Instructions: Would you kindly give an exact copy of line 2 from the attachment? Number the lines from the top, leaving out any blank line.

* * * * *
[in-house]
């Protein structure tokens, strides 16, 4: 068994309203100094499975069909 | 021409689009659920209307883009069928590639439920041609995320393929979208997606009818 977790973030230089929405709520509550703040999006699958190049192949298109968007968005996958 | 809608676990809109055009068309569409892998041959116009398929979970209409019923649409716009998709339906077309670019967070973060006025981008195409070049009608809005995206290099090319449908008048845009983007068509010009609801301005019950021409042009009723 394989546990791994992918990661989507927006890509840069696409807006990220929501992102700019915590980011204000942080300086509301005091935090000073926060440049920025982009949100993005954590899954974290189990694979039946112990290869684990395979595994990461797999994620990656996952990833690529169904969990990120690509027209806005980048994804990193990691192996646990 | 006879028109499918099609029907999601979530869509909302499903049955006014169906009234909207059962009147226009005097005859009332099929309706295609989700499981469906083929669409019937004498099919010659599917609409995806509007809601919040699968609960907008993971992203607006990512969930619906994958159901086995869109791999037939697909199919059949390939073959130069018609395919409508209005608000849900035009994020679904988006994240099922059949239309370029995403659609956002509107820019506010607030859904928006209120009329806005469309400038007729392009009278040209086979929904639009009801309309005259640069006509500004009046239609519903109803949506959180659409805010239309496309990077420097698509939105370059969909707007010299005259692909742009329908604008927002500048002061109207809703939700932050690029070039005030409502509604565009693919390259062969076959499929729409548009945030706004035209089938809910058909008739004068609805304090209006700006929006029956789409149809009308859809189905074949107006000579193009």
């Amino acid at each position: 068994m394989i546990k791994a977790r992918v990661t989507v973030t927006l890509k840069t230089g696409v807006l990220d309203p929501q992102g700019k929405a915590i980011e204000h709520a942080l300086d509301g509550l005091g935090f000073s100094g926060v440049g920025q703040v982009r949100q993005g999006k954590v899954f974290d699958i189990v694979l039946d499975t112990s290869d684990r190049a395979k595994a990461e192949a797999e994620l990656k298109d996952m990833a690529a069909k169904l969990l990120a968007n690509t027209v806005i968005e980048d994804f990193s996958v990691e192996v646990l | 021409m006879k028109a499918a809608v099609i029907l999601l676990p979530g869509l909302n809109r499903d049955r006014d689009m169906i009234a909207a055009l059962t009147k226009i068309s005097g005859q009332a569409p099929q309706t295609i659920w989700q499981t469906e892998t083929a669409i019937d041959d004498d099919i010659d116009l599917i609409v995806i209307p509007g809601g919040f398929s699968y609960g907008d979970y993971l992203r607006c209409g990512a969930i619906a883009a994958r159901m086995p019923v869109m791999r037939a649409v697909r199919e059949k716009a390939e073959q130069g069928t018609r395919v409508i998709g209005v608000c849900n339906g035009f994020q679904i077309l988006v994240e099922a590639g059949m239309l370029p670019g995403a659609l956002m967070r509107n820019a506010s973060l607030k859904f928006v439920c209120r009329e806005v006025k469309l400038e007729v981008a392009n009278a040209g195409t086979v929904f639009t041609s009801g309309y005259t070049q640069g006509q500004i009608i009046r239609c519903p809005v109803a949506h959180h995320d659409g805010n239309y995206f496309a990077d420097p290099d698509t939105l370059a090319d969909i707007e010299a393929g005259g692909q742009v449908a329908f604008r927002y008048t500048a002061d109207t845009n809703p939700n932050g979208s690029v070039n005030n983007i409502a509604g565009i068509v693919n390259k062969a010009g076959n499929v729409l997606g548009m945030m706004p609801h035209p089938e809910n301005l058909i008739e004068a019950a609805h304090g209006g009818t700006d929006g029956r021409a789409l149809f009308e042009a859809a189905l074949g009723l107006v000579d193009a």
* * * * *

């Protein structure tokens, strides 16, 4: 068994309203100094499975069909 | 021409689009659920209307883009069928590639439920041609995320393929979208997606009818 977790973030230089929405709520509550703040999006699958190049192949298109968007968005996958 | 809608676990809109055009068309569409892998041959116009398929979970209409019923649409716009998709339906077309670019967070973060006025981008195409070049009608809005995206290099090319449908008048845009983007068509010009609801301005019950021409042009009723 394989546990791994992918990661989507927006890509840069696409807006990220929501992102700019915590980011204000942080300086509301005091935090000073926060440049920025982009949100993005954590899954974290189990694979039946112990290869684990395979595994990461797999994620990656996952990833690529169904969990990120690509027209806005980048994804990193990691192996646990 | 006879028109499918099609029907999601979530869509909302499903049955006014169906009234909207059962009147226009005097005859009332099929309706295609989700499981469906083929669409019937004498099919010659599917609409995806509007809601919040699968609960907008993971992203607006990512969930619906994958159901086995869109791999037939697909199919059949390939073959130069018609395919409508209005608000849900035009994020679904988006994240099922059949239309370029995403659609956002509107820019506010607030859904928006209120009329806005469309400038007729392009009278040209086979929904639009009801309309005259640069006509500004009046239609519903109803949506959180659409805010239309496309990077420097698509939105370059969909707007010299005259692909742009329908604008927002500048002061109207809703939700932050690029070039005030409502509604565009693919390259062969076959499929729409548009945030706004035209089938809910058909008739004068609805304090209006700006929006029956789409149809009308859809189905074949107006000579193009």